Lauren Terbasket – Enowkin Centre, Penticton First Nation

Farm Fresh Café, 198 Baker St.

Host group:  Kootenay Region United Nations Association

Music Guest:  Tyler Isaacs-De Jong

Enowkinwixw is a traditional, ceremonial and harmony building process for planning and conflict resolution.  This workshop discusses the methodology which draws inspiration from the Four Food Chiefs story “how food was given”, and the multiple layers of meaning and teaching embodied in this creation story of the Okanagan People.   A collective process of community/organizational dialogue and decision making that builds on multiple often oppositional perspectives, this methodology is passed on from a time before humans, and works to draw on collective knowledge and wisdom held across a community.  Most Importantly,  this traditional dialogical process builds harmony,  trust,  and collective commitment.

 Lauren Terbasket is  the Executive Director of  the Enowkin Centre,  
 one of the foremost Indigenous Cultural Education Centres in Canada.   
 A member of the Okanagan Nation from the Lower Similkameen Community, 
 Lauren has extensive experience in aboriginal education and pedagogy, and  
 Teaches Okanagan Cultural courses  and is a facilitator utilizing Okanagan 
 Based knowledge and methodologies 

 

Building a Collaborative Community for Climate Action: Local Success Stories

Laura Sacks and Jan Inglis, Citizens’ Climate Lobby, West Kootenay Chapter 

John Ward Fine Coffee, 503 Baker Street

Host Group:  Citizens’ Climate Lobby

Music Guest:  Ami Cheon & Austin Parachoniak

The Nelson area has initiated several projects to engage its citizens collaboratively in addressing the complex and challenging issues related to climate change. We will briefly discuss our experiences and use project themes to stimulate participants to engage in a dialogue about what works (or not) in their part of the global community.

Laura Sacks currently devotes much of her time to climate advocacy and leads the local chapter of Citizens' Climate Lobby. She has worked for over 20 years as a hydrologist and also operated a local community-focused organic farm for a decade.

Jan Inglis, PhD, has taught the Culture and Conflict course in the Conflict Analysis and Engagement Master’s program at Antioch University , and the Environment, Conflict, and Justice course in the Peace Studies program at Selkirk College. She has worked on public engagement, perception, and motivation in relation to climate change for many years.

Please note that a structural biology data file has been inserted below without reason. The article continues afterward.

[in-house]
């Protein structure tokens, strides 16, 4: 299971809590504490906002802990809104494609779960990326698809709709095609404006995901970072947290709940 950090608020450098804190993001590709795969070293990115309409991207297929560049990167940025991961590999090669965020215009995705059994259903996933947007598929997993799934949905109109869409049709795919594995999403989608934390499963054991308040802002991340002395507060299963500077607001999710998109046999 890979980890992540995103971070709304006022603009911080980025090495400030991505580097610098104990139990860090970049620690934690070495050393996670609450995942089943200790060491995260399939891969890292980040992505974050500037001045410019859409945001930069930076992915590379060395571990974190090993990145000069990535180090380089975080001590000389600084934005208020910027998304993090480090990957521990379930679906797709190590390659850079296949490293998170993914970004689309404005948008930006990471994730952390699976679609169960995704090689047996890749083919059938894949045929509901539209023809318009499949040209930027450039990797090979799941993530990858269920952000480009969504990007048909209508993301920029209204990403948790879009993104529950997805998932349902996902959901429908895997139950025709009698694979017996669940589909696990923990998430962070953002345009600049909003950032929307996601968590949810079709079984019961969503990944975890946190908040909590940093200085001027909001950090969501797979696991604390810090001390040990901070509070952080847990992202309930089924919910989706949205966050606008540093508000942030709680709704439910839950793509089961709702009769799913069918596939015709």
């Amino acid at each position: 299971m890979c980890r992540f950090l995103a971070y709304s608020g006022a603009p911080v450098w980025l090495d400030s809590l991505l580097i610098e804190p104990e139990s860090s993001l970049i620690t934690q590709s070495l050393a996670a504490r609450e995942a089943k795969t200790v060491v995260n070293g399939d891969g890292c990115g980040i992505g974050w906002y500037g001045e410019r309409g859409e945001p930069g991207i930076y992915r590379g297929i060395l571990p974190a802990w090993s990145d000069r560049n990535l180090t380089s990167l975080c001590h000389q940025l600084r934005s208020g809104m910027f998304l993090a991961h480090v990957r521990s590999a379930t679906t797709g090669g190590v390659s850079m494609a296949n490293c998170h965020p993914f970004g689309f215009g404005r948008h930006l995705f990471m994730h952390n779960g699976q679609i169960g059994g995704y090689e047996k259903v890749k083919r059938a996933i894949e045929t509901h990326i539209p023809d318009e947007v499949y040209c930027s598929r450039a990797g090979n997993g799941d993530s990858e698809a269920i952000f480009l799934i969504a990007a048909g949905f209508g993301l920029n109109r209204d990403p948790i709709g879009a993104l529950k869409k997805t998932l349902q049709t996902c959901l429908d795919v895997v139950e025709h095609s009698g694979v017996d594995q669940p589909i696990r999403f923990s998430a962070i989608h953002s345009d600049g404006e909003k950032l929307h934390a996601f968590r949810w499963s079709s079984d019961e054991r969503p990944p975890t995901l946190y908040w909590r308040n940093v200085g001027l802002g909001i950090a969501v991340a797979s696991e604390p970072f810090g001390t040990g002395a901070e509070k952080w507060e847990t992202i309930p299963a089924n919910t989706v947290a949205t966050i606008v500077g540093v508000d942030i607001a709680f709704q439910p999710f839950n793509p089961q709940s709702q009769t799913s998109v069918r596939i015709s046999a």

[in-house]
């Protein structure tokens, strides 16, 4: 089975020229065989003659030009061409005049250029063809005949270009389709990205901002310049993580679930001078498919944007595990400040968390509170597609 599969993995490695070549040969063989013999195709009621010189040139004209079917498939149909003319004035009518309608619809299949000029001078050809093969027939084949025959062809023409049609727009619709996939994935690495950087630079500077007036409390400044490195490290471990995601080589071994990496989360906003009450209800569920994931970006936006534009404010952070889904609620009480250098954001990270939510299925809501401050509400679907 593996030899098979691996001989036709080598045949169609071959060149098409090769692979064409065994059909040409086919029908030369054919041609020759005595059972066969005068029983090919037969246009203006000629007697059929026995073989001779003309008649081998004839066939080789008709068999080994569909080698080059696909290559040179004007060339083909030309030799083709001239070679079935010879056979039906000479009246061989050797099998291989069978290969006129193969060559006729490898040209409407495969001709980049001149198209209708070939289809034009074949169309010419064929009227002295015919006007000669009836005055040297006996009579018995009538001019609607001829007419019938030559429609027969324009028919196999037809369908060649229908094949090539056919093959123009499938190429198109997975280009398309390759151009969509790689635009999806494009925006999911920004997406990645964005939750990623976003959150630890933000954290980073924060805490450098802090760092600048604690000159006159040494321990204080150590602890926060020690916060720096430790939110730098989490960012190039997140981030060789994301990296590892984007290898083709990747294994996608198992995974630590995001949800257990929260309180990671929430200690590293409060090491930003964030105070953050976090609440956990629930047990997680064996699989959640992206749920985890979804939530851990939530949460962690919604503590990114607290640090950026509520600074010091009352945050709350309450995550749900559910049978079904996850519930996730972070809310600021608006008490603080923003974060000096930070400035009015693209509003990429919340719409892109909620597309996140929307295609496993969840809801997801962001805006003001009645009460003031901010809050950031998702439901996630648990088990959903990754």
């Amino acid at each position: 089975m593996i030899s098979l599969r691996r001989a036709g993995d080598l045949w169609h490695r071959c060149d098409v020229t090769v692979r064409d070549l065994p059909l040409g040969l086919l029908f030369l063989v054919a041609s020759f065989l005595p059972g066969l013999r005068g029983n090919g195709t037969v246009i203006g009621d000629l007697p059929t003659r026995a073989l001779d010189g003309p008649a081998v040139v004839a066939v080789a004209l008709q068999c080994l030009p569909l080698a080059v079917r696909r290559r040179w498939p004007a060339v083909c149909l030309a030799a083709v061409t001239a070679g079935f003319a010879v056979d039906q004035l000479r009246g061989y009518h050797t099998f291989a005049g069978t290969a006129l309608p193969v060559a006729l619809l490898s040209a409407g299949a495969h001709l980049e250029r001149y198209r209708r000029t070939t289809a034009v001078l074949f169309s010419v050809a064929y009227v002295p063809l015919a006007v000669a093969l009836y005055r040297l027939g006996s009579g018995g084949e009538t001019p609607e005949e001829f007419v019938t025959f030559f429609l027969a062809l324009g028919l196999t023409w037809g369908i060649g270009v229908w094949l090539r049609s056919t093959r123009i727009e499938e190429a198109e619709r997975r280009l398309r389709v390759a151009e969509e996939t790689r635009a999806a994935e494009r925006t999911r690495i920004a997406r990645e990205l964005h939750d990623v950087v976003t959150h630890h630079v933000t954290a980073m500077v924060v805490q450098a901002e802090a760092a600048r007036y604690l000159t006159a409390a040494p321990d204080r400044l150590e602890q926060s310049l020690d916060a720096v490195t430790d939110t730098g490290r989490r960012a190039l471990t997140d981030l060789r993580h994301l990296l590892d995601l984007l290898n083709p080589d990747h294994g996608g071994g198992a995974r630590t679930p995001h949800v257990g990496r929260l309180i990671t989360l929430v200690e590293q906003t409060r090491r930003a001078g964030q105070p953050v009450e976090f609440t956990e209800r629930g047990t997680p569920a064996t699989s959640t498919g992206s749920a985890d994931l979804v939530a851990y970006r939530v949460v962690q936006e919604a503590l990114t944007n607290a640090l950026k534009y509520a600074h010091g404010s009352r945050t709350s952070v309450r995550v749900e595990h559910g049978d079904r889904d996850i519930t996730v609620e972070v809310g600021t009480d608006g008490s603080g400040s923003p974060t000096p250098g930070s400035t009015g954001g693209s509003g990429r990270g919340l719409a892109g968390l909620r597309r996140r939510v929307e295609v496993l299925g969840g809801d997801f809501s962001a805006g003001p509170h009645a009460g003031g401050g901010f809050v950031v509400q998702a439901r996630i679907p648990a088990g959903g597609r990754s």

What Does Reconciliation Look Like? Visual Data from the Perspective of a Descendant.

Dr. Christopher Horsethief

Jaganatha Express Vegetarian Bistro, 660 Baker Street

Host Group:  West Kootenay EcoSociety

Music Guest:  Soniko

"Reconciliation is a frequently discussed topic in 2016. The topic can evoke discourse that heals, as well as dialogue that tears us apart. Ultimately reconciliation requires all concerned, Indigenous and non-Indigenous alike, to pull the damage imposed by the Canadian Indian Residential Schools into a shared social space. This presentation will draw form current media opinion to identify potential themes that can be used to build bridges."

Christopher Horsethief is a professor and researcher concerned with First Nations resilience. His teaching background includes coursework on Engaging Difference, Complex Leadership and the Ktunaxa Language, while his research centers on strategies that foster resilience in Indigenous communities. He has spent 20 years among the Columbia River tribes exploring the nexus that fuses critical cultural theory to community practice. 

Anti-Semitism, Racism and Empire: Moving Beyond Rhetoric

Matt Meyer, New York City based author/activist/educator